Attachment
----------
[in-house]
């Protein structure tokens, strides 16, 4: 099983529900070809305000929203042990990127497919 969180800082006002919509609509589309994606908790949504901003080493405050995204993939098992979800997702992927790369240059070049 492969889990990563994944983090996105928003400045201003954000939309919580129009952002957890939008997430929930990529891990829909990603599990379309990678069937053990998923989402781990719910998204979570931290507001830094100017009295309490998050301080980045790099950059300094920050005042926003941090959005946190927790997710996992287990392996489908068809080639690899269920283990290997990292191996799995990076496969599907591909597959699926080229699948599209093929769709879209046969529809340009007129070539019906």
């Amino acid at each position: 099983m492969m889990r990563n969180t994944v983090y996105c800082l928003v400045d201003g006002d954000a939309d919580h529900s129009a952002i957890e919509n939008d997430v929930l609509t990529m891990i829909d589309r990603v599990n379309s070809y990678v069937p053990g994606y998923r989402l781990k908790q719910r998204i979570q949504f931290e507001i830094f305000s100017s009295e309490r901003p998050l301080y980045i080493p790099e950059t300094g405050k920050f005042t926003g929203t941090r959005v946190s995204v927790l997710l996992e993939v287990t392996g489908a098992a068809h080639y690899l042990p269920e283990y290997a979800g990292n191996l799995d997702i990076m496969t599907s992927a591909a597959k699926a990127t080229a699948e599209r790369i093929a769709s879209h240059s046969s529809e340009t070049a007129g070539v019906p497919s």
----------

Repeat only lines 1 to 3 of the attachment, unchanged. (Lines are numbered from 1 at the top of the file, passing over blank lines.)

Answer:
[in-house]
């Protein structure tokens, strides 16, 4: 099983529900070809305000929203042990990127497919 969180800082006002919509609509589309994606908790949504901003080493405050995204993939098992979800997702992927790369240059070049 492969889990990563994944983090996105928003400045201003954000939309919580129009952002957890939008997430929930990529891990829909990603599990379309990678069937053990998923989402781990719910998204979570931290507001830094100017009295309490998050301080980045790099950059300094920050005042926003941090959005946190927790997710996992287990392996489908068809080639690899269920283990290997990292191996799995990076496969599907591909597959699926080229699948599209093929769709879209046969529809340009007129070539019906």
């Amino acid at each position: 099983m492969m889990r990563n969180t994944v983090y996105c800082l928003v400045d201003g006002d954000a939309d919580h529900s129009a952002i957890e919509n939008d997430v929930l609509t990529m891990i829909d589309r990603v599990n379309s070809y990678v069937p053990g994606y998923r989402l781990k908790q719910r998204i979570q949504f931290e507001i830094f305000s100017s009295e309490r901003p998050l301080y980045i080493p790099e950059t300094g405050k920050f005042t926003g929203t941090r959005v946190s995204v927790l997710l996992e993939v287990t392996g489908a098992a068809h080639y690899l042990p269920e283990y290997a979800g990292n191996l799995d997702i990076m496969t599907s992927a591909a597959k699926a990127t080229a699948e599209r790369i093929a769709s879209h240059s046969s529809e340009t070049a007129g070539v019906p497919s």